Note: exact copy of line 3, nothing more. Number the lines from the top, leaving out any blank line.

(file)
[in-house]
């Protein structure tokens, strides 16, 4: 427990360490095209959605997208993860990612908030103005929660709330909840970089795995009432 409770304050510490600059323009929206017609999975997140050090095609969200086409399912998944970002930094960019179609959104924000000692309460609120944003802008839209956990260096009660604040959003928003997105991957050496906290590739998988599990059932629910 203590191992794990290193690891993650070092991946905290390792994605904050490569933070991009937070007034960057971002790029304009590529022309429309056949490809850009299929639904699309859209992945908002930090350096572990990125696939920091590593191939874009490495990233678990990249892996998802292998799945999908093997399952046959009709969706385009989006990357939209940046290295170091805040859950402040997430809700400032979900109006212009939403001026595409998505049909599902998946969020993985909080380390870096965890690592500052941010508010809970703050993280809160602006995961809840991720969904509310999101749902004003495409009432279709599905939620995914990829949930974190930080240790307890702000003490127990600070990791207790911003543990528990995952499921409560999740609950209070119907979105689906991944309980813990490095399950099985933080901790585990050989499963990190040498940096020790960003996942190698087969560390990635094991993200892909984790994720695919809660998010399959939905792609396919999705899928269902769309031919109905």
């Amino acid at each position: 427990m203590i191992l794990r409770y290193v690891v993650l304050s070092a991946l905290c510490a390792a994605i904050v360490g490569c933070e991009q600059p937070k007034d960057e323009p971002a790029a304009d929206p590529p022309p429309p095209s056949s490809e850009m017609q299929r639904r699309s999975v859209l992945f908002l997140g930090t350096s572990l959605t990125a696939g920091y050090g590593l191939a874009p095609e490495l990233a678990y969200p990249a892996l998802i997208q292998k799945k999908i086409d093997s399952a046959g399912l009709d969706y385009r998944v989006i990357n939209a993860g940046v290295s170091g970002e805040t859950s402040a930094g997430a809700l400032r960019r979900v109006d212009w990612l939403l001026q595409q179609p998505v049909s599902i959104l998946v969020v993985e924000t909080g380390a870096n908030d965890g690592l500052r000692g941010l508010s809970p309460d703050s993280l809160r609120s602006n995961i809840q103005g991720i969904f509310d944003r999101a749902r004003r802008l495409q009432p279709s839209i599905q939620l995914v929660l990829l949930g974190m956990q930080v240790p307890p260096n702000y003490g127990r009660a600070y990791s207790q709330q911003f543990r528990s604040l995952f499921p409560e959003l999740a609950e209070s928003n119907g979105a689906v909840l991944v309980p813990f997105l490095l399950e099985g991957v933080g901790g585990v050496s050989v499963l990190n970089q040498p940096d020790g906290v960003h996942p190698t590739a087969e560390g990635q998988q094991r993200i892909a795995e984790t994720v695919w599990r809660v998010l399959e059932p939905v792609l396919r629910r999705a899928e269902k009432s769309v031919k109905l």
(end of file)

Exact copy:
């Amino acid at each position: 427990m203590i191992l794990r409770y290193v690891v993650l304050s070092a991946l905290c510490a390792a994605i904050v360490g490569c933070e991009q600059p937070k007034d960057e323009p971002a790029a304009d929206p590529p022309p429309p095209s056949s490809e850009m017609q299929r639904r699309s999975v859209l992945f908002l997140g930090t350096s572990l959605t990125a696939g920091y050090g590593l191939a874009p095609e490495l990233a678990y969200p990249a892996l998802i997208q292998k799945k999908i086409d093997s399952a046959g399912l009709d969706y385009r998944v989006i990357n939209a993860g940046v290295s170091g970002e805040t859950s402040a930094g997430a809700l400032r960019r979900v109006d212009w990612l939403l001026q595409q179609p998505v049909s599902i959104l998946v969020v993985e924000t909080g380390a870096n908030d965890g690592l500052r000692g941010l508010s809970p309460d703050s993280l809160r609120s602006n995961i809840q103005g991720i969904f509310d944003r999101a749902r004003r802008l495409q009432p279709s839209i599905q939620l995914v929660l990829l949930g974190m956990q930080v240790p307890p260096n702000y003490g127990r009660a600070y990791s207790q709330q911003f543990r528990s604040l995952f499921p409560e959003l999740a609950e209070s928003n119907g979105a689906v909840l991944v309980p813990f997105l490095l399950e099985g991957v933080g901790g585990v050496s050989v499963l990190n970089q040498p940096d020790g906290v960003h996942p190698t590739a087969e560390g990635q998988q094991r993200i892909a795995e984790t994720v695919w599990r809660v998010l399959e059932p939905v792609l396919r629910r999705a899928e269902k009432s769309v031919k109905l």